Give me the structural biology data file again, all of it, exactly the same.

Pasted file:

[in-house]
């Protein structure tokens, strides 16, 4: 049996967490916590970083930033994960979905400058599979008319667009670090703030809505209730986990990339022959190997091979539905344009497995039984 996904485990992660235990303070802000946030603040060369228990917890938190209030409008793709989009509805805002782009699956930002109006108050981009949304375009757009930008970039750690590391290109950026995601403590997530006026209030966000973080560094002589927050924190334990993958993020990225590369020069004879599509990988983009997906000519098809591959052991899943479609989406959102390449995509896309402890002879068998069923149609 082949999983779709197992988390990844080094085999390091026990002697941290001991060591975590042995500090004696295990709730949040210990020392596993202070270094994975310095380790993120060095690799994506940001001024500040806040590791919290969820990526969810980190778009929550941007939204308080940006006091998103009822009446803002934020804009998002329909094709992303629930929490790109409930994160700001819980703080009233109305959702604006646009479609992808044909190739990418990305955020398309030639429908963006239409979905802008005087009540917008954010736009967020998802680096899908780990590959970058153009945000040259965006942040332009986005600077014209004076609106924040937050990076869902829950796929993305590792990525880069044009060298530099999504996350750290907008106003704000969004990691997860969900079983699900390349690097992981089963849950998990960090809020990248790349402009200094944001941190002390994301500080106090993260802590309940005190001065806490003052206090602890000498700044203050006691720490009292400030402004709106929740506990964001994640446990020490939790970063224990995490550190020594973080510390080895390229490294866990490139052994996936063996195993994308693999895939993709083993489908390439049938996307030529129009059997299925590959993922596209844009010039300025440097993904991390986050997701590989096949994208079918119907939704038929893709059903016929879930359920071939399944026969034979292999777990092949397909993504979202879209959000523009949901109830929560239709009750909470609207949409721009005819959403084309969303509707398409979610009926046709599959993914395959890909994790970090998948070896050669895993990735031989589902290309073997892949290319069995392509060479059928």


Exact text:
[in-house]
């Protein structure tokens, strides 16, 4: 049996967490916590970083930033994960979905400058599979008319667009670090703030809505209730986990990339022959190997091979539905344009497995039984 996904485990992660235990303070802000946030603040060369228990917890938190209030409008793709989009509805805002782009699956930002109006108050981009949304375009757009930008970039750690590391290109950026995601403590997530006026209030966000973080560094002589927050924190334990993958993020990225590369020069004879599509990988983009997906000519098809591959052991899943479609989406959102390449995509896309402890002879068998069923149609 082949999983779709197992988390990844080094085999390091026990002697941290001991060591975590042995500090004696295990709730949040210990020392596993202070270094994975310095380790993120060095690799994506940001001024500040806040590791919290969820990526969810980190778009929550941007939204308080940006006091998103009822009446803002934020804009998002329909094709992303629930929490790109409930994160700001819980703080009233109305959702604006646009479609992808044909190739990418990305955020398309030639429908963006239409979905802008005087009540917008954010736009967020998802680096899908780990590959970058153009945000040259965006942040332009986005600077014209004076609106924040937050990076869902829950796929993305590792990525880069044009060298530099999504996350750290907008106003704000969004990691997860969900079983699900390349690097992981089963849950998990960090809020990248790349402009200094944001941190002390994301500080106090993260802590309940005190001065806490003052206090602890000498700044203050006691720490009292400030402004709106929740506990964001994640446990020490939790970063224990995490550190020594973080510390080895390229490294866990490139052994996936063996195993994308693999895939993709083993489908390439049938996307030529129009059997299925590959993922596209844009010039300025440097993904991390986050997701590989096949994208079918119907939704038929893709059903016929879930359920071939399944026969034979292999777990092949397909993504979202879209959000523009949901109830929560239709009750909470609207949409721009005819959403084309969303509707398409979610009926046709599959993914395959890909994790970090998948070896050669895993990735031989589902290309073997892949290319069995392509060479059928």